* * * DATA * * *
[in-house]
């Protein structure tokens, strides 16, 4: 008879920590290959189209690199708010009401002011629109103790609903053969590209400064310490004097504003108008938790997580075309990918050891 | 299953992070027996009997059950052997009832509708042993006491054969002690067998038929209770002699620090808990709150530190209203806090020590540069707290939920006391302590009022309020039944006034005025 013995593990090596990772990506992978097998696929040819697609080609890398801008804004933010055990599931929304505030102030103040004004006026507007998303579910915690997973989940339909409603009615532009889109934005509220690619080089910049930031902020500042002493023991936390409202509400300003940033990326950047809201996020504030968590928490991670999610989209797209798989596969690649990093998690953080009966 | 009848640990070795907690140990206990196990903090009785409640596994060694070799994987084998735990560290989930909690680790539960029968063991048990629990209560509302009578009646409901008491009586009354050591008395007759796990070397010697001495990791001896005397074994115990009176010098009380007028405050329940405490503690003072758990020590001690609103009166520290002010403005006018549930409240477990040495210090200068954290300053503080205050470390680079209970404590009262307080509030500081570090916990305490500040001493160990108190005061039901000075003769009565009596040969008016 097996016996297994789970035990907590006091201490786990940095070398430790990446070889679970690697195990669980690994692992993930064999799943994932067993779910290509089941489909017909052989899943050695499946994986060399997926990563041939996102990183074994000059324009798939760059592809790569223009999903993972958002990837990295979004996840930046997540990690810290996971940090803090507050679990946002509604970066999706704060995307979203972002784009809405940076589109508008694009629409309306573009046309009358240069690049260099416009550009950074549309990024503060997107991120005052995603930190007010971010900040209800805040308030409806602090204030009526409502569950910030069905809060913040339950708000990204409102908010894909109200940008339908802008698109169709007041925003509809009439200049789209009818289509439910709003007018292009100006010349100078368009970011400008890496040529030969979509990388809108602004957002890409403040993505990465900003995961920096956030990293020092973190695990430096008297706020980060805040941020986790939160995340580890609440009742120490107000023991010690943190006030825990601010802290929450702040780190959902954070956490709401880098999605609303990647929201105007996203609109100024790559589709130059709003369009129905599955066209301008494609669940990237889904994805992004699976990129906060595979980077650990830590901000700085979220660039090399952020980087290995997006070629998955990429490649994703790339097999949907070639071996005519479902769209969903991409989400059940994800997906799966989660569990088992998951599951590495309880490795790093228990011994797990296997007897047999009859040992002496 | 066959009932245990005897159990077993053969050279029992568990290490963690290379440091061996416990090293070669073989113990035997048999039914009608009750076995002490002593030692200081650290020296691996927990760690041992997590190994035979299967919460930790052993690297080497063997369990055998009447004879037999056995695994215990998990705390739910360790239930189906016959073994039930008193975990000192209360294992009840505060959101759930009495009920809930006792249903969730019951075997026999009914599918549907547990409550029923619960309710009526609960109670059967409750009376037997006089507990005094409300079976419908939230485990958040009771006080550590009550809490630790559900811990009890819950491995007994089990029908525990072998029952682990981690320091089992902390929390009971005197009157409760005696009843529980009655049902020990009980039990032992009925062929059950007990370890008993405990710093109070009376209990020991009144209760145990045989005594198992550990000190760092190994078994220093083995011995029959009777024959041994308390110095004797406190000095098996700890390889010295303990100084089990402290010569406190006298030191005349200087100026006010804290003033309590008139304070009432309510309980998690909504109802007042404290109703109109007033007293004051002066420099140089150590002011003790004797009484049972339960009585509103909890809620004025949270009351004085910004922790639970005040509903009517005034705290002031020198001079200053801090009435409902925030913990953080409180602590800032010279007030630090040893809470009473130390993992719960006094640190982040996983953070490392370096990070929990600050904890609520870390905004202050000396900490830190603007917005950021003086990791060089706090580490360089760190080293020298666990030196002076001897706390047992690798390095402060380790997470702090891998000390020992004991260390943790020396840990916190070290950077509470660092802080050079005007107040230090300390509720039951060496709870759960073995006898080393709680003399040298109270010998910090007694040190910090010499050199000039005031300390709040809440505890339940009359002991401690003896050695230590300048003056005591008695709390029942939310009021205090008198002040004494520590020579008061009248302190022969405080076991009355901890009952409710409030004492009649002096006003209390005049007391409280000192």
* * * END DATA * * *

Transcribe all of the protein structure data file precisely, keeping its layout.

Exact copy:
[in-house]
């Protein structure tokens, strides 16, 4: 008879920590290959189209690199708010009401002011629109103790609903053969590209400064310490004097504003108008938790997580075309990918050891 | 299953992070027996009997059950052997009832509708042993006491054969002690067998038929209770002699620090808990709150530190209203806090020590540069707290939920006391302590009022309020039944006034005025 013995593990090596990772990506992978097998696929040819697609080609890398801008804004933010055990599931929304505030102030103040004004006026507007998303579910915690997973989940339909409603009615532009889109934005509220690619080089910049930031902020500042002493023991936390409202509400300003940033990326950047809201996020504030968590928490991670999610989209797209798989596969690649990093998690953080009966 | 009848640990070795907690140990206990196990903090009785409640596994060694070799994987084998735990560290989930909690680790539960029968063991048990629990209560509302009578009646409901008491009586009354050591008395007759796990070397010697001495990791001896005397074994115990009176010098009380007028405050329940405490503690003072758990020590001690609103009166520290002010403005006018549930409240477990040495210090200068954290300053503080205050470390680079209970404590009262307080509030500081570090916990305490500040001493160990108190005061039901000075003769009565009596040969008016 097996016996297994789970035990907590006091201490786990940095070398430790990446070889679970690697195990669980690994692992993930064999799943994932067993779910290509089941489909017909052989899943050695499946994986060399997926990563041939996102990183074994000059324009798939760059592809790569223009999903993972958002990837990295979004996840930046997540990690810290996971940090803090507050679990946002509604970066999706704060995307979203972002784009809405940076589109508008694009629409309306573009046309009358240069690049260099416009550009950074549309990024503060997107991120005052995603930190007010971010900040209800805040308030409806602090204030009526409502569950910030069905809060913040339950708000990204409102908010894909109200940008339908802008698109169709007041925003509809009439200049789209009818289509439910709003007018292009100006010349100078368009970011400008890496040529030969979509990388809108602004957002890409403040993505990465900003995961920096956030990293020092973190695990430096008297706020980060805040941020986790939160995340580890609440009742120490107000023991010690943190006030825990601010802290929450702040780190959902954070956490709401880098999605609303990647929201105007996203609109100024790559589709130059709003369009129905599955066209301008494609669940990237889904994805992004699976990129906060595979980077650990830590901000700085979220660039090399952020980087290995997006070629998955990429490649994703790339097999949907070639071996005519479902769209969903991409989400059940994800997906799966989660569990088992998951599951590495309880490795790093228990011994797990296997007897047999009859040992002496 | 066959009932245990005897159990077993053969050279029992568990290490963690290379440091061996416990090293070669073989113990035997048999039914009608009750076995002490002593030692200081650290020296691996927990760690041992997590190994035979299967919460930790052993690297080497063997369990055998009447004879037999056995695994215990998990705390739910360790239930189906016959073994039930008193975990000192209360294992009840505060959101759930009495009920809930006792249903969730019951075997026999009914599918549907547990409550029923619960309710009526609960109670059967409750009376037997006089507990005094409300079976419908939230485990958040009771006080550590009550809490630790559900811990009890819950491995007994089990029908525990072998029952682990981690320091089992902390929390009971005197009157409760005696009843529980009655049902020990009980039990032992009925062929059950007990370890008993405990710093109070009376209990020991009144209760145990045989005594198992550990000190760092190994078994220093083995011995029959009777024959041994308390110095004797406190000095098996700890390889010295303990100084089990402290010569406190006298030191005349200087100026006010804290003033309590008139304070009432309510309980998690909504109802007042404290109703109109007033007293004051002066420099140089150590002011003790004797009484049972339960009585509103909890809620004025949270009351004085910004922790639970005040509903009517005034705290002031020198001079200053801090009435409902925030913990953080409180602590800032010279007030630090040893809470009473130390993992719960006094640190982040996983953070490392370096990070929990600050904890609520870390905004202050000396900490830190603007917005950021003086990791060089706090580490360089760190080293020298666990030196002076001897706390047992690798390095402060380790997470702090891998000390020992004991260390943790020396840990916190070290950077509470660092802080050079005007107040230090300390509720039951060496709870759960073995006898080393709680003399040298109270010998910090007694040190910090010499050199000039005031300390709040809440505890339940009359002991401690003896050695230590300048003056005591008695709390029942939310009021205090008198002040004494520590020579008061009248302190022969405080076991009355901890009952409710409030004492009649002096006003209390005049007391409280000192």